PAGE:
When you first make the switch to a whole food plant-based lifestyle, you may be surprised when you’re met with resistance from people in your life, namely friends and family.
Maybe this resistance is coming in the form of passive aggressive behavior - friends who continually offer you unhealthy foods even when you’ve repeatedly told them about your new lifestyle. Maybe you’re being more overtly challenged by an unsupportive family member who’s misinformed about the health benefits of a whole food plant-based diet and constantly threatens you with protein deficiency. Or perhaps you’re just feeling disheartened that none of your friends or family members want to change their lifestyle with you or at the very least, cook whole food plant-based meals once in a while so you can eat together.
It can be really painful and confusing when your family doesn’t support you in your healthy living path. What the heck is going on here? Shouldn't they be happy that you're getting healthier?
Well, yes...but change is hard at first. And people are complacent little being, creatures of routine! So when you make a big change, like completely overhauling our Standard American Diet, it can feel disruptive to your friends and family -- even if it’s your life that’s changing, not theirs.
When someone makes healthy lifestyle changes it can make other people feel bad about their own less than healthy habits. If your spouse, parent, sibling, friend, or child is giving you guff about your whole food plant-based life, chances are they’re feeling a little insecure.
If food is a big part of your family/friend culture, they may also feel like their traditions are being threatened by your healthy choices. Keep this in mind before you get too upset with them and try to assess whether this could be the case. They may need a friend just as badly as you do.
Humans are suckers for storytelling. It helps people connect with each other and better understand the world around us. Did you change your diet to help with a specific health problem, for weight loss, to reverse lifelong unhealthy eating habits, for better quality of life? Get specific and share the “why” behind your transition to whole food plant-based living to help your loved one may better be able to see where you’re coming from.
You can also share the challenges you’ve encountered along the way -- giving up sugar, making time to meal prep, ordering at restaurants -- to show them that getting healthier isn’t all roses. There are real hurdles in your way and the more you let them see of those hurdles, the more they may be able to understand why you need their support.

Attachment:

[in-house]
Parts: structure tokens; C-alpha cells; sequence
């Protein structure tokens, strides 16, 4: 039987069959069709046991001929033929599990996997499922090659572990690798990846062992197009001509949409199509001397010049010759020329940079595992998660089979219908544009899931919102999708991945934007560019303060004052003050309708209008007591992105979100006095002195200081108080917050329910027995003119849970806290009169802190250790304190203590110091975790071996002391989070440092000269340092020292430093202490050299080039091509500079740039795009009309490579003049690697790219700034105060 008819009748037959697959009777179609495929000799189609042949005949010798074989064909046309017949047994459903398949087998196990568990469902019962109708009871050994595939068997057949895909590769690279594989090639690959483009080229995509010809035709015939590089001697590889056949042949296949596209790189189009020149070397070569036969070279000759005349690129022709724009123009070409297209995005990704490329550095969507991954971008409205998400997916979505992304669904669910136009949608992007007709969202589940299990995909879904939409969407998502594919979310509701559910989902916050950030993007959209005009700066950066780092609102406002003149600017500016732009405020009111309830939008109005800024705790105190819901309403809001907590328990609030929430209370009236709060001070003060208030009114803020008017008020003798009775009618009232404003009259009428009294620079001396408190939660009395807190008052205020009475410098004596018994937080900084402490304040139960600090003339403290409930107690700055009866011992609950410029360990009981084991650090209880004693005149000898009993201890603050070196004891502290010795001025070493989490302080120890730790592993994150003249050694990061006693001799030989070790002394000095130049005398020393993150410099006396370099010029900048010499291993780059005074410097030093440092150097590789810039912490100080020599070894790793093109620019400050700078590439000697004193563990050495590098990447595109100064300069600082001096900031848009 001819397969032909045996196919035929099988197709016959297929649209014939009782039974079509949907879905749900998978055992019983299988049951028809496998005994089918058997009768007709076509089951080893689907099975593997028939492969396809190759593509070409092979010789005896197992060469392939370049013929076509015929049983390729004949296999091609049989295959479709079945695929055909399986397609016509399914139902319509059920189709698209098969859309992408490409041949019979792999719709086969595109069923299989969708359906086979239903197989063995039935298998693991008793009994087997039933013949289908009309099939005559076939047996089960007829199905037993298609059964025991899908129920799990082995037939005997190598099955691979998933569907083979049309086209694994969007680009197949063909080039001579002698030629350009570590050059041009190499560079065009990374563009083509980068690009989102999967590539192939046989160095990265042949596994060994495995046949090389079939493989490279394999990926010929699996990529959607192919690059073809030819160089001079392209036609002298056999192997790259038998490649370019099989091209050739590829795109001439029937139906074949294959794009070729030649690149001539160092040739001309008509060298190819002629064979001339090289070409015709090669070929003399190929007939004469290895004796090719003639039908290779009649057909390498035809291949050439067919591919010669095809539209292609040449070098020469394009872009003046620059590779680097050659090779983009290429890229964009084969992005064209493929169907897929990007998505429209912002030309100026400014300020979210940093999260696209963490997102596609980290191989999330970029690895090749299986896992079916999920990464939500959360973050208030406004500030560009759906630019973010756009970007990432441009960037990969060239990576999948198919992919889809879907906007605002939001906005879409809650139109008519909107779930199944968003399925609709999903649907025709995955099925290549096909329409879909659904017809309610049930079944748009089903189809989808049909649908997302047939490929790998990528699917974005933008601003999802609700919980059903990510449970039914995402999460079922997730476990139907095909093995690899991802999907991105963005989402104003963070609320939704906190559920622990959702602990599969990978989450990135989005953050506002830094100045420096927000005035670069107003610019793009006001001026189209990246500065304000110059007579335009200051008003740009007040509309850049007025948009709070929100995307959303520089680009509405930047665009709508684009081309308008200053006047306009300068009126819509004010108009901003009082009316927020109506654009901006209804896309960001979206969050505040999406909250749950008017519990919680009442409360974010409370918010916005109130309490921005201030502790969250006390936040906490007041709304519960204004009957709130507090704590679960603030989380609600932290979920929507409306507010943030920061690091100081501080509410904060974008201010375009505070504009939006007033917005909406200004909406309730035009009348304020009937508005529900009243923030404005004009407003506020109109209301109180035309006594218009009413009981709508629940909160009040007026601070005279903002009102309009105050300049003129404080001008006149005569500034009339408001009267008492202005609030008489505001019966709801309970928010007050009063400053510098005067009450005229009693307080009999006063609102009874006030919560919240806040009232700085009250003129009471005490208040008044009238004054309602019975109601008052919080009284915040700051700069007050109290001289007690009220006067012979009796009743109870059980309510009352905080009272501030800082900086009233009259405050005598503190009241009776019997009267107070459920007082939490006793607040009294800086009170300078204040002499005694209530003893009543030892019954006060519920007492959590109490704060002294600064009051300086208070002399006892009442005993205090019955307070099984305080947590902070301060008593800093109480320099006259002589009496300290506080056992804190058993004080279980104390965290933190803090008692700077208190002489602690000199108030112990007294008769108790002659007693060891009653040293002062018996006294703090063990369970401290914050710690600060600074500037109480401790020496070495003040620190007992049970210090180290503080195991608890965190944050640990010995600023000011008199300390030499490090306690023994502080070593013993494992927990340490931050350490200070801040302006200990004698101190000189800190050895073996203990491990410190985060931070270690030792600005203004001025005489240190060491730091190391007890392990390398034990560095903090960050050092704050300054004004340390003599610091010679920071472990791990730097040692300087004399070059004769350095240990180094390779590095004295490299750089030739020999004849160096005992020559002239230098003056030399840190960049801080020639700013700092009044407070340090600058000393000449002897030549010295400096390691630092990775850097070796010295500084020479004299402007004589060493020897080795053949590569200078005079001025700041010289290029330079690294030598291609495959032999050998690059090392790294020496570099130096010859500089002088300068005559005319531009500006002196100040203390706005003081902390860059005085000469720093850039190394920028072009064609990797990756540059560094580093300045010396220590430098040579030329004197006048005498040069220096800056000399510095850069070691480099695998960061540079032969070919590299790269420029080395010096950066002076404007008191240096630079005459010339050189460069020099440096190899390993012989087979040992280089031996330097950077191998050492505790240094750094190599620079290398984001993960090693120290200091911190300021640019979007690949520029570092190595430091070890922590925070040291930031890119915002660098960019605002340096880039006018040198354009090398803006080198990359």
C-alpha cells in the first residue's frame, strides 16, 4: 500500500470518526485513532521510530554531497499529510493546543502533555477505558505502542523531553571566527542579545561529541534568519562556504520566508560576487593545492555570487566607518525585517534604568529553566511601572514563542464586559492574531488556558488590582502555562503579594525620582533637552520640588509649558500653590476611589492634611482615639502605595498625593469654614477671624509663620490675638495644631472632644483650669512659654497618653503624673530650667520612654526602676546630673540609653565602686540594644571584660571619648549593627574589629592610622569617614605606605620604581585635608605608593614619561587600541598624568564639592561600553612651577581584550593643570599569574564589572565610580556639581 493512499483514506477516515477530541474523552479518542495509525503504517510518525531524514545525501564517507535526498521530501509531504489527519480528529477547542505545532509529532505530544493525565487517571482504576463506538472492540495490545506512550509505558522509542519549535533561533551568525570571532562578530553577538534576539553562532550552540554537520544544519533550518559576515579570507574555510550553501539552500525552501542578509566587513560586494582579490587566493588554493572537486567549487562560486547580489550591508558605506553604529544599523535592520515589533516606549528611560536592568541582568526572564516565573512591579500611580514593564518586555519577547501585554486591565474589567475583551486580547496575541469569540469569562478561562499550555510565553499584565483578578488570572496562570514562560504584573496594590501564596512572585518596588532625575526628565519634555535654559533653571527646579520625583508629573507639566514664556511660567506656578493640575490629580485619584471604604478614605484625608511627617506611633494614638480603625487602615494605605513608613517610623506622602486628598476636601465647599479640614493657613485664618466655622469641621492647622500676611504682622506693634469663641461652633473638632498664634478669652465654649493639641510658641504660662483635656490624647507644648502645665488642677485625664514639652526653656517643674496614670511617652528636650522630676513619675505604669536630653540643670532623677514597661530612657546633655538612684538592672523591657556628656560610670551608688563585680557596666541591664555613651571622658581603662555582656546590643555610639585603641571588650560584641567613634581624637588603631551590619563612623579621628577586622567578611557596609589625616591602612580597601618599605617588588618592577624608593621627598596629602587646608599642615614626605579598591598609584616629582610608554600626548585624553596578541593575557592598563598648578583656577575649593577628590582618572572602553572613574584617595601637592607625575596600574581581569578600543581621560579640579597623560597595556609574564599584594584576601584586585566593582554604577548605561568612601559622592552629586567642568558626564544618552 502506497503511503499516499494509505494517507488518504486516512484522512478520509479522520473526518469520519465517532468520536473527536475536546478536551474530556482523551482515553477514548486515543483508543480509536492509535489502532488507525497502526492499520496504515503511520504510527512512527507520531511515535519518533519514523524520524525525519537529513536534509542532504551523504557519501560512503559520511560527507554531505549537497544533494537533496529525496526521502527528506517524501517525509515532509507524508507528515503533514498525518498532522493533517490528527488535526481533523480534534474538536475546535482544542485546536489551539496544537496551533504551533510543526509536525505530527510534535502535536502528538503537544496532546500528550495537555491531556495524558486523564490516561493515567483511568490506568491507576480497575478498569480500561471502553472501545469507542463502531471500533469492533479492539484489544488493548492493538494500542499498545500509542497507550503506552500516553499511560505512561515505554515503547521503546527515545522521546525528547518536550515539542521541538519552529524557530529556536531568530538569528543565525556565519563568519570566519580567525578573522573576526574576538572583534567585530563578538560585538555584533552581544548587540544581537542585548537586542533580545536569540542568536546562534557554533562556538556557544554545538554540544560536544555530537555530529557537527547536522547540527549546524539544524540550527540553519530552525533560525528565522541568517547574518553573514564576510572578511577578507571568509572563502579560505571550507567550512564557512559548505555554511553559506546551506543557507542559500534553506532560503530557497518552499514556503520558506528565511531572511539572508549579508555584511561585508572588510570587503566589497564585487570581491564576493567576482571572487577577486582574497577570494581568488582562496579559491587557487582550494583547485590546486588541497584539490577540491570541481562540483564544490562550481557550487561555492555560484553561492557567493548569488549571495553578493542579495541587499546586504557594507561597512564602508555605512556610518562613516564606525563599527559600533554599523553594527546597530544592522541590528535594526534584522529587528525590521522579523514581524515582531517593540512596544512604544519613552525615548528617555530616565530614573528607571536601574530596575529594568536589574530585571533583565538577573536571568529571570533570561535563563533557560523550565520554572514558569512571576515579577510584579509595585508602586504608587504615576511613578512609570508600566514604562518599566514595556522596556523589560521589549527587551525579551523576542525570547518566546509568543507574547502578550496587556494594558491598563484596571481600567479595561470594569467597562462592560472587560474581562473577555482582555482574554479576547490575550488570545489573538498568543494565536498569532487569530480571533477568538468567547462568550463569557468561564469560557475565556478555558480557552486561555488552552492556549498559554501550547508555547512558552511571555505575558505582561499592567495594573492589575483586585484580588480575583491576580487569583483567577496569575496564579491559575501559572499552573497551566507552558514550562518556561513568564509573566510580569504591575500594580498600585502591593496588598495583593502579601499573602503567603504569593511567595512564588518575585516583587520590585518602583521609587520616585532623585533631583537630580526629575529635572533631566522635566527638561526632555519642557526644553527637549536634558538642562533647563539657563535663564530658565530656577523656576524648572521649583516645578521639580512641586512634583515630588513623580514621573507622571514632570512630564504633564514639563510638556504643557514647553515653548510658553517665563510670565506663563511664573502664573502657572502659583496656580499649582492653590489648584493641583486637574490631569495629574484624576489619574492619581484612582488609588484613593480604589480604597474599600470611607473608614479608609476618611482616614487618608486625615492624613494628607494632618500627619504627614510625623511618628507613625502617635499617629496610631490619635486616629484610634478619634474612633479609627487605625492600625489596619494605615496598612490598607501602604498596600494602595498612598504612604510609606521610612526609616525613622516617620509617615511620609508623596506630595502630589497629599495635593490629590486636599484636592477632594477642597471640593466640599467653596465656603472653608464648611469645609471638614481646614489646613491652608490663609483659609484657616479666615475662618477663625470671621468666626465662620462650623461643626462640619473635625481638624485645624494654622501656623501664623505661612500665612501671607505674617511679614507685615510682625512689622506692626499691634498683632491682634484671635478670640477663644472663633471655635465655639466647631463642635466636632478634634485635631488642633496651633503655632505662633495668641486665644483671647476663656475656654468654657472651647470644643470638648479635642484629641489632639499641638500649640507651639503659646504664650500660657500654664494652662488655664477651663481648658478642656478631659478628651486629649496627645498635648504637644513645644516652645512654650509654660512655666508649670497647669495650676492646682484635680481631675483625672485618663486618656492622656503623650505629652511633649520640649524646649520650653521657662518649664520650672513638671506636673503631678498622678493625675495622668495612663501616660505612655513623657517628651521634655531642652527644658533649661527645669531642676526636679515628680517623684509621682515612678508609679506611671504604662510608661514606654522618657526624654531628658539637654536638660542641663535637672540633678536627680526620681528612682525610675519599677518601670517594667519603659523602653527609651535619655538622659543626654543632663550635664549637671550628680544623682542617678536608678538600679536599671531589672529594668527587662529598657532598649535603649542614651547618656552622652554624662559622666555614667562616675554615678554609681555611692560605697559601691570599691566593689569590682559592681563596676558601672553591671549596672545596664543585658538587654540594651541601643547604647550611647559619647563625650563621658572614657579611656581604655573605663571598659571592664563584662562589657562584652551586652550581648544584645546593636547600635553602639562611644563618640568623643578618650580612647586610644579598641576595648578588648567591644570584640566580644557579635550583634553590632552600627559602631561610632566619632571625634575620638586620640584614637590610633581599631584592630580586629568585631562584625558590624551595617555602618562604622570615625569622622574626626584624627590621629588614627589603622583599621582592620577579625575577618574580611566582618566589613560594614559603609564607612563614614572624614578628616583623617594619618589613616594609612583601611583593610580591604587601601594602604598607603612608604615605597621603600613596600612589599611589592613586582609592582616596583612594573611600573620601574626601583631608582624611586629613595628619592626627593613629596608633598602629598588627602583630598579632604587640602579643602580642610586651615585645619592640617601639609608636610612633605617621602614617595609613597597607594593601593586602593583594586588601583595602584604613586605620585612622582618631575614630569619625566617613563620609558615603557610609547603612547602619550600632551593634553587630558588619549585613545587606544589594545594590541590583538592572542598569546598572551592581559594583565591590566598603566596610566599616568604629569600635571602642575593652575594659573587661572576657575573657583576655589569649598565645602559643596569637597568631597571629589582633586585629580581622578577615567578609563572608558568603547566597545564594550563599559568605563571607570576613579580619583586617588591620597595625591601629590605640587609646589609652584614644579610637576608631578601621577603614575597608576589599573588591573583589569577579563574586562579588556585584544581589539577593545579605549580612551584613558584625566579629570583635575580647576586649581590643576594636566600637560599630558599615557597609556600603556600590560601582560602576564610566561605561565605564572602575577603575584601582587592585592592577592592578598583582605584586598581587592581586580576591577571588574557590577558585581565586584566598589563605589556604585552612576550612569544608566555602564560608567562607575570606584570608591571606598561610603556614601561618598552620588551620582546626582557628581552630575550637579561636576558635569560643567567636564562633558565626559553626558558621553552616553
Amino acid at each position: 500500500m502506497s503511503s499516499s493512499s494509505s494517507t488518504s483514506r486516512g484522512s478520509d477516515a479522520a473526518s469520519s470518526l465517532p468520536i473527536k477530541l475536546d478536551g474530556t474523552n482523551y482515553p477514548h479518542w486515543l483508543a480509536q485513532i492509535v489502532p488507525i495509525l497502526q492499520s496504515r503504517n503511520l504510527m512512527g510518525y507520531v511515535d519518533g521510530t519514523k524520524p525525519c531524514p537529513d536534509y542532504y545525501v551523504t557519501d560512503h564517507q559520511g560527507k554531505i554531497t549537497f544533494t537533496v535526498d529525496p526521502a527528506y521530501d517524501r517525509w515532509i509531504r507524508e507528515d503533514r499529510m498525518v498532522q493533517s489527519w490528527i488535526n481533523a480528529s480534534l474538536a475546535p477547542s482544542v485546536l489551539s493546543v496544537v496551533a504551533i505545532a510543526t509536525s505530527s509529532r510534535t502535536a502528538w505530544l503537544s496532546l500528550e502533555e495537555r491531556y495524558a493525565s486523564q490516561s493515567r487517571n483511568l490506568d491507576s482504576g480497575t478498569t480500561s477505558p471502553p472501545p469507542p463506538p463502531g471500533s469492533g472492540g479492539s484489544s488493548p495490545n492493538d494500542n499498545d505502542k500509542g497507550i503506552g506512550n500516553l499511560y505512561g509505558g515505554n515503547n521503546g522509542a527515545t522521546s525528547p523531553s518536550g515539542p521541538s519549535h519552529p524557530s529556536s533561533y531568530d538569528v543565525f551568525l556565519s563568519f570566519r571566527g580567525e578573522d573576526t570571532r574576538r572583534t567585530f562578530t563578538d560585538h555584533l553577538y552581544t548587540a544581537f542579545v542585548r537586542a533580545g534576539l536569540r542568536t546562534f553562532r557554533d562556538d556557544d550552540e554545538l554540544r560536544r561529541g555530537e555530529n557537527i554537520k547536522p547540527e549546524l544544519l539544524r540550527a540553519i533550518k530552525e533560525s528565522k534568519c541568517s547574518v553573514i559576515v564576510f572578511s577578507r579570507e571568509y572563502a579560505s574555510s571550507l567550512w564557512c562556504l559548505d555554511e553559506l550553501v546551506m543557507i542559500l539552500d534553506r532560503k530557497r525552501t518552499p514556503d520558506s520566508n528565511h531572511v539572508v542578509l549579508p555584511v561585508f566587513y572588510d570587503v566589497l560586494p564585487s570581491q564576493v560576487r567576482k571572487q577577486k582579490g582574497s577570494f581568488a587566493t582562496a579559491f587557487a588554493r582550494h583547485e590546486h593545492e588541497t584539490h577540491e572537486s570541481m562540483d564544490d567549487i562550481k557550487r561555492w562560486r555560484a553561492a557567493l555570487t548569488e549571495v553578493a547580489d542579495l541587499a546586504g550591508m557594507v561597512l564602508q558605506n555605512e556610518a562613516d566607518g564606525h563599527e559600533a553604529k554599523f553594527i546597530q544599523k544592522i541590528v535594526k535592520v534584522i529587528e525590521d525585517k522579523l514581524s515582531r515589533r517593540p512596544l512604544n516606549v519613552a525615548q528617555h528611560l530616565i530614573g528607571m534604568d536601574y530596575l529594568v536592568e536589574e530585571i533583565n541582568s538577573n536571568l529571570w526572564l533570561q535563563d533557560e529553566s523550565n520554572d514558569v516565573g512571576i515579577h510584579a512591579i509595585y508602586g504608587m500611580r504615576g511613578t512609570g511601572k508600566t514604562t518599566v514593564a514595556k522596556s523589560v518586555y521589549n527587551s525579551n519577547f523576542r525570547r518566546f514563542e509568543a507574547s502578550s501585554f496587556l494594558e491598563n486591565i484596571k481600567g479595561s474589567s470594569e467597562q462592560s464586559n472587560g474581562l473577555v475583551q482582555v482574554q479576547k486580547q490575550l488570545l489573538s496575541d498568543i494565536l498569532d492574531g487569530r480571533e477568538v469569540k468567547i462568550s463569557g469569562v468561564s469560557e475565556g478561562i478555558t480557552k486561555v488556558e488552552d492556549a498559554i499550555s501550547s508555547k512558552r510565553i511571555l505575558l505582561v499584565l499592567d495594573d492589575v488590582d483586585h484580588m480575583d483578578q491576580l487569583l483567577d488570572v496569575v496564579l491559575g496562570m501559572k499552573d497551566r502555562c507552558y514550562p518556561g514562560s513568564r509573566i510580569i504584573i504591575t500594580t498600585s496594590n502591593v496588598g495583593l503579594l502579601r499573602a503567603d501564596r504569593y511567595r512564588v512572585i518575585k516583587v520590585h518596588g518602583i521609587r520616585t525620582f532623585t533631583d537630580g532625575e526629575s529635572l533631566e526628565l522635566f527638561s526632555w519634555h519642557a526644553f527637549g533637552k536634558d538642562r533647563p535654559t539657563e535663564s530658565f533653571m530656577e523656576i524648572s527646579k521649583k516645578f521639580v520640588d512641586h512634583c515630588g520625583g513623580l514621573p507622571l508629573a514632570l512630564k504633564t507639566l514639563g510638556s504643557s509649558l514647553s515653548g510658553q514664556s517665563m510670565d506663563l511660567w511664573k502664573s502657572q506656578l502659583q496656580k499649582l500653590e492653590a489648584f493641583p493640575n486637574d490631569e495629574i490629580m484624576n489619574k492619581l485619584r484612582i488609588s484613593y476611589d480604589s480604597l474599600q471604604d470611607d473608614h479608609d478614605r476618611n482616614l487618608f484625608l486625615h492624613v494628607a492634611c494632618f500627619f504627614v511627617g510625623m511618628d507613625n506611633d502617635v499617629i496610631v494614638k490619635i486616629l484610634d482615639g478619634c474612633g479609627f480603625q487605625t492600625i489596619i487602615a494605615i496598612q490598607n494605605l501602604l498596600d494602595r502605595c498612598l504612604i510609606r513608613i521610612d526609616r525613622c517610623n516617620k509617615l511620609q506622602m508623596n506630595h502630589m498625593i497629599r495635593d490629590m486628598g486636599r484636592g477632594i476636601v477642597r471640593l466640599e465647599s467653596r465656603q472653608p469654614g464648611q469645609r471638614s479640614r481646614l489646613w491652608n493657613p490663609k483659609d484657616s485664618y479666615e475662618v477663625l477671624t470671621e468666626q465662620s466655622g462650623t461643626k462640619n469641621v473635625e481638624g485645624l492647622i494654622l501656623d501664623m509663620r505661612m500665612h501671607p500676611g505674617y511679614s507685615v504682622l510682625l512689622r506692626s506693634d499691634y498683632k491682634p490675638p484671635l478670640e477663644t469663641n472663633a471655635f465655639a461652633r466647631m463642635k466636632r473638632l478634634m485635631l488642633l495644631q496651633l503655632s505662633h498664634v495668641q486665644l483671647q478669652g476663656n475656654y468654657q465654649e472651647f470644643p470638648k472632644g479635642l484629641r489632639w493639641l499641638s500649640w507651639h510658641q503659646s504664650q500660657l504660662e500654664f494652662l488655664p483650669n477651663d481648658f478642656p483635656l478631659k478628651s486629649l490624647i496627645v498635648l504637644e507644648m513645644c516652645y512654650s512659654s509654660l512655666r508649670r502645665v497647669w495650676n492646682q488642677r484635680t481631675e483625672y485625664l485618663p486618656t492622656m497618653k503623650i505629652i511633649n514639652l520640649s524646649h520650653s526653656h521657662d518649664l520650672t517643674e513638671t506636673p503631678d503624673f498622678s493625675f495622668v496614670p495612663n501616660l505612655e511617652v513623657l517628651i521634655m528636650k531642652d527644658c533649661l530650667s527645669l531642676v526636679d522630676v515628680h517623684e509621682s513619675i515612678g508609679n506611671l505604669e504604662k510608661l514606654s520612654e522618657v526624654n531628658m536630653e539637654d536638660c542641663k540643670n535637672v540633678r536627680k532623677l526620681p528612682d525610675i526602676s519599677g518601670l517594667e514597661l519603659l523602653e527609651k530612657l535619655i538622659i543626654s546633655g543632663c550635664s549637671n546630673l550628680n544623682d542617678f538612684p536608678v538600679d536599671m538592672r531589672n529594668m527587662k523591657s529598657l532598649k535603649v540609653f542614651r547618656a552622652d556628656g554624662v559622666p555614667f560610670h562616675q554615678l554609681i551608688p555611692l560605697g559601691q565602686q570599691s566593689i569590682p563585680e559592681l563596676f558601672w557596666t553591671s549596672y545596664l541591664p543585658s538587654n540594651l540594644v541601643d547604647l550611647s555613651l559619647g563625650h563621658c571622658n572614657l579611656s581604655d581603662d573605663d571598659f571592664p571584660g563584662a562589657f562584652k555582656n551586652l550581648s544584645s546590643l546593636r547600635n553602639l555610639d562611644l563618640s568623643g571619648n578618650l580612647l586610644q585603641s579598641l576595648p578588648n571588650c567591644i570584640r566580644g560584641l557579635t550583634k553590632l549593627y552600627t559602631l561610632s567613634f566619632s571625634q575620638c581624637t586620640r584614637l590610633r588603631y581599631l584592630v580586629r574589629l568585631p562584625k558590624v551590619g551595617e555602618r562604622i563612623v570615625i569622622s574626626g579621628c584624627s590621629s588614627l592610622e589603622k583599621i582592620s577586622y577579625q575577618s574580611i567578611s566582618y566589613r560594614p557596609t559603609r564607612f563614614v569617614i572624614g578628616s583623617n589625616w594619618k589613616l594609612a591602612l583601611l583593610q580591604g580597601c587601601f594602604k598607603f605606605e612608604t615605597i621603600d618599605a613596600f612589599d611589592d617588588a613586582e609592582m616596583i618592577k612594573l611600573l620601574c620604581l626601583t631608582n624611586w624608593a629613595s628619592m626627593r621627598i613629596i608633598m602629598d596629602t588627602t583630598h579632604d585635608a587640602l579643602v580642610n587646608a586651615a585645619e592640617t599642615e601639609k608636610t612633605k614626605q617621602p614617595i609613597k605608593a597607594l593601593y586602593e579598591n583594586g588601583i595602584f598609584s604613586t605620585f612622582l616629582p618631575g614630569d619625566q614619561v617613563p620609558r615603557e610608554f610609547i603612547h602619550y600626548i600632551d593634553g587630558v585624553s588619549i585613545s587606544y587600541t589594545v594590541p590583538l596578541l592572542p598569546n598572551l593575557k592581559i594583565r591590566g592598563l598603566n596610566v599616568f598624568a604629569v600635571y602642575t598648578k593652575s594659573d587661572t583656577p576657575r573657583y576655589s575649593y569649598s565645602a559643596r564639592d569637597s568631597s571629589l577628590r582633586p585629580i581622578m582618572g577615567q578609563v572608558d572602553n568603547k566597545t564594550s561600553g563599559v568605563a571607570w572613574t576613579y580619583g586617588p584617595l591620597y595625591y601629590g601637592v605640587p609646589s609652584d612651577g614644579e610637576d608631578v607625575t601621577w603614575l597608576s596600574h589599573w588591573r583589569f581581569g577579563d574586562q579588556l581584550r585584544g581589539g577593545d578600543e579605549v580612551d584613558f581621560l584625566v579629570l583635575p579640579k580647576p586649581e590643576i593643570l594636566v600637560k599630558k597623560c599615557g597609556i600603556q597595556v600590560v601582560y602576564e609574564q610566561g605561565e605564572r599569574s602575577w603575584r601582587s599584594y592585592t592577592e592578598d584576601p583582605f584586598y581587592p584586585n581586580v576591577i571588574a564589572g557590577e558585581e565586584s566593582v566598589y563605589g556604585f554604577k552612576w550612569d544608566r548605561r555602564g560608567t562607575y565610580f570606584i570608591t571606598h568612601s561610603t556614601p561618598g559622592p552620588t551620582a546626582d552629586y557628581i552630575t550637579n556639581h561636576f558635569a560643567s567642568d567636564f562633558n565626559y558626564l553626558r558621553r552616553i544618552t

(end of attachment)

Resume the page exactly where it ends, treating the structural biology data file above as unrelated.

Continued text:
While we’re on the topic, don’t tiptoe around your needs with your unsupportive family. Communicate clearly that change is hard and you really need them to support you. Identify what support looks like for you, whether it’s just agreeing to go to a restaurant with healthy options once in a while or providing positive reinforcement. They may not realizing that their unsupportive behavior is hurtful to you.
Just as you want them to respect your whole food plant-based journey, you’ve got to respect where they’re at in their in their life. If necessary, ease their minds by explaining they don’t have to follow a whole food plant-based lifestyle to support you. This part can be tough because there may be situations, with your spouse or aging parent for example, where you really wish your loved one would change how they live their life for their health. In these instances, try leading by example rather than doling out unsolicited advice or peer pressure.
While we’re on the subject, be careful not shame them for any of their dietary choices. As we mentioned in #1, their initial resistance to your whole food plant-based life may be tied to their own insecurities. When you first immerse yourself in a whole food plant-based lifestyle you may be really excited by all the positive changes you’re experiencing and the new nutrition information you’re learning. That said, try not to make it all you ever talk about.
If someone is pressing you for more information on a whole food plant-based lifestyle, absolutely share (and have resources ready)! But it’s all about time and place. It’s best not to talk about the negative health effects of animal protein while your friends are chowing down on cheeseburgers.
In the end, you may have friends and family members still struggle to support your healthier path. While frustrating, there are places you can go to get the support you need. There are so many online support groups, especially on Facebook, and they’re filled with people who understand exactly what you’re going through as you move to a whole food plant-based lifestyle.
By Ali Brown
Ali is a nutrition and lifestyle writer and editor, with a Plant-Based Nutrition Certificate from the T. Colin Campbell Center for Nutrition Studies.